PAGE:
Normandy had long been a pleasant productive green land, until 1940 when the German occupiers arrived. The sad fate was for the area to be terrorised by the Germans and bombed by the Allies before they arrived in force and fought through the towns of Normandy to liberate them – Very Highly Recommended.
NAME: Normandy's Nightmare War, The French Experience of Nazi Occupation and Allied Bombing 1940-45 FILE: R2960 AUTHOR: Douglas Boyd PUBLISHER: Pen and Sword BINDING: soft back PRICE: £18.99 GENRE: Non Fiction SUBJECT: WWII, World War II, World War 2, Second World War, German Occupation, special forces, covert operations, airborne forces, paratroops, assault gliders, light infantry, supply drops, armour, civilians, D-Day, carpet bombing, breakout, liberation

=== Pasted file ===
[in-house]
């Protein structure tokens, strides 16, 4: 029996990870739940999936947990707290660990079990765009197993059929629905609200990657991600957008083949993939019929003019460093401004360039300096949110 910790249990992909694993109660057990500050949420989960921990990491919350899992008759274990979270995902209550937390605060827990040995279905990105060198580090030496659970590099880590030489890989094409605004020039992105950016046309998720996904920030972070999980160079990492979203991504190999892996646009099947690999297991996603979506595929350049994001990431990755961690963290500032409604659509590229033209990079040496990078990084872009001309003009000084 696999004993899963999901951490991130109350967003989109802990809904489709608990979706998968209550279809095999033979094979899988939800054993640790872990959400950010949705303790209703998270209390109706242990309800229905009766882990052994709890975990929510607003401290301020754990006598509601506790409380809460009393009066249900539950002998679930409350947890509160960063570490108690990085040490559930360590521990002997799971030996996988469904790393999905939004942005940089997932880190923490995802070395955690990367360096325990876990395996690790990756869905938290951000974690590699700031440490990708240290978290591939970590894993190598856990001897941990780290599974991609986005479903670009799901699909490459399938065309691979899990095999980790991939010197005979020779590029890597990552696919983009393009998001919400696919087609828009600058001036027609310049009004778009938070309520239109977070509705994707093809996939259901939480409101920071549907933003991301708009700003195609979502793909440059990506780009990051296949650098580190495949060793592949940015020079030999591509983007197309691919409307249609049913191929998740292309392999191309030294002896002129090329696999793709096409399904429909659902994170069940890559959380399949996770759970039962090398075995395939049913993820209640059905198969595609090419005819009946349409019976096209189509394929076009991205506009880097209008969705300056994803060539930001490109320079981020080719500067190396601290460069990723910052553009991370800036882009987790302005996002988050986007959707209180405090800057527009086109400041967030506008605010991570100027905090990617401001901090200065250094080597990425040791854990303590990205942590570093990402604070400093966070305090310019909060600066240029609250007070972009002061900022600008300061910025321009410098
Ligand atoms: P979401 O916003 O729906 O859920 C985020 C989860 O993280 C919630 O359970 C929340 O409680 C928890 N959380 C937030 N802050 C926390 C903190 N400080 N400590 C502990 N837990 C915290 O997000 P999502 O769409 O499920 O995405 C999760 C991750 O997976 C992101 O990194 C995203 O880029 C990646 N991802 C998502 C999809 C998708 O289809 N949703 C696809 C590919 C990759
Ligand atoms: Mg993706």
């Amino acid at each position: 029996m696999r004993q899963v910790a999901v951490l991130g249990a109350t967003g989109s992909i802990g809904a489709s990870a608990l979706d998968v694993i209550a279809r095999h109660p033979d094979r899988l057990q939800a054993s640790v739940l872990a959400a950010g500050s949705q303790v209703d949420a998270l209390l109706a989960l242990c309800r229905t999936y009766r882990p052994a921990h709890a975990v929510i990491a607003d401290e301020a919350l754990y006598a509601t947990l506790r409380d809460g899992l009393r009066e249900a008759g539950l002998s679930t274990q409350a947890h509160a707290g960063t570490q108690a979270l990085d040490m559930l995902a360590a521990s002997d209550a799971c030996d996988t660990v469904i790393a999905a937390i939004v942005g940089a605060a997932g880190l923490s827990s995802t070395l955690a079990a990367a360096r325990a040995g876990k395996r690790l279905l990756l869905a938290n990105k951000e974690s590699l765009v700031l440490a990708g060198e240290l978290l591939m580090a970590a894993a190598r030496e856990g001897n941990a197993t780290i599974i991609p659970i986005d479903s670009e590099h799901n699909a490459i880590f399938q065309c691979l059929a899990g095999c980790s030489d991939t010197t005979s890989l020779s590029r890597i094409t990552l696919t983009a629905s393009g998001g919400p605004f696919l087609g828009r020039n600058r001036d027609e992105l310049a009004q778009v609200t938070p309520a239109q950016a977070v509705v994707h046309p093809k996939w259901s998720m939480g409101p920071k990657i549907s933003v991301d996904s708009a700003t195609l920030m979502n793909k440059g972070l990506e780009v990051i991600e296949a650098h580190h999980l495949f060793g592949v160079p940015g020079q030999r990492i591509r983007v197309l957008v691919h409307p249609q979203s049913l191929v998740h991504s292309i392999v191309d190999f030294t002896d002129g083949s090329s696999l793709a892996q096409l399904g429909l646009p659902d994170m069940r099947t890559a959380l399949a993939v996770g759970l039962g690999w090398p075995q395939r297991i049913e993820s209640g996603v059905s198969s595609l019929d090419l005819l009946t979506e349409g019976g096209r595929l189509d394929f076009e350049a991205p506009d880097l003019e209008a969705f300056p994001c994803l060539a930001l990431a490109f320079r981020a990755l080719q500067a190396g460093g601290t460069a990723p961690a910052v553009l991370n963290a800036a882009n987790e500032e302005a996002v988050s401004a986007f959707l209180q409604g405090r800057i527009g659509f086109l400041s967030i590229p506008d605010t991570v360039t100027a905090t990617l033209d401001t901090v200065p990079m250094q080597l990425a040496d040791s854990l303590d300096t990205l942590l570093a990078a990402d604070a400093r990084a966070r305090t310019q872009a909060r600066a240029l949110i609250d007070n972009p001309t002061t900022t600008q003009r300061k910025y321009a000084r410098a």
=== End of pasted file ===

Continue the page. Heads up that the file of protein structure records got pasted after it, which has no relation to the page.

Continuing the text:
IMAGE: B2960.jpg BUYNOW: tinyurl.com/y6238ecc LINKS: DESCRIPTION: Normandy had long been a pleasant productive green land, until 1940 when the German occupiers arrived. The sad fate was for the area to be terrorised by the Germans and bombed by the Allies before they arrived in force and fought through the towns of Normandy to liberate them – Very Highly Recommended. The Normandy experience during WWII was filled with terror and this cruel story is told by those who lived through the testing times. There were certainly some French who detested the terror brought on them by the Nazis and the Allies, but the general feeling of the inhabitants was that they accepted Allied bombing as a necessary price to pay for liberation. As in any war, there were a few who profited greatly from the conflict, and the many who suffered to some extent. Under occupation that continued. After liberation the inhabitants faced a long hard struggle to rebuild and return to a peaceful existence. The Germans terrorised the people of Normandy in several ways. Just marching down the street was an offence to the Normans. Forcing civilians and POWs to work on the construction of fortifications was direct hardship. The people of Normandy rapidly formed Resistance Groups, collecting intelligence for the Allies and conducting sabotage. The Germans responded by rounding up hostages to encourage Frenchmen to inform on the Resistance. Inevitably, the population held firm the Germans began killing hostages and making life hard for the survivors. Ahead of D-Day, the daily bombing of the area increased greatly, but bombing had been a fact of life since the Occupation began and had been growing in intensity. The inhabitants of Normandy stoically endured. Then the beach landings began, creating hope and more terror. That continued until the Germans were removed by the Allies and reconstruction could begin. Exactly how many civilians were killed by the bombing may never be known but in one raid alone some 3,000 were killed and many thousands of raids from 1940 killed so many more. The author has lived in France for more than forty years and this book has been built on the research and interviews he has undertaken over that period.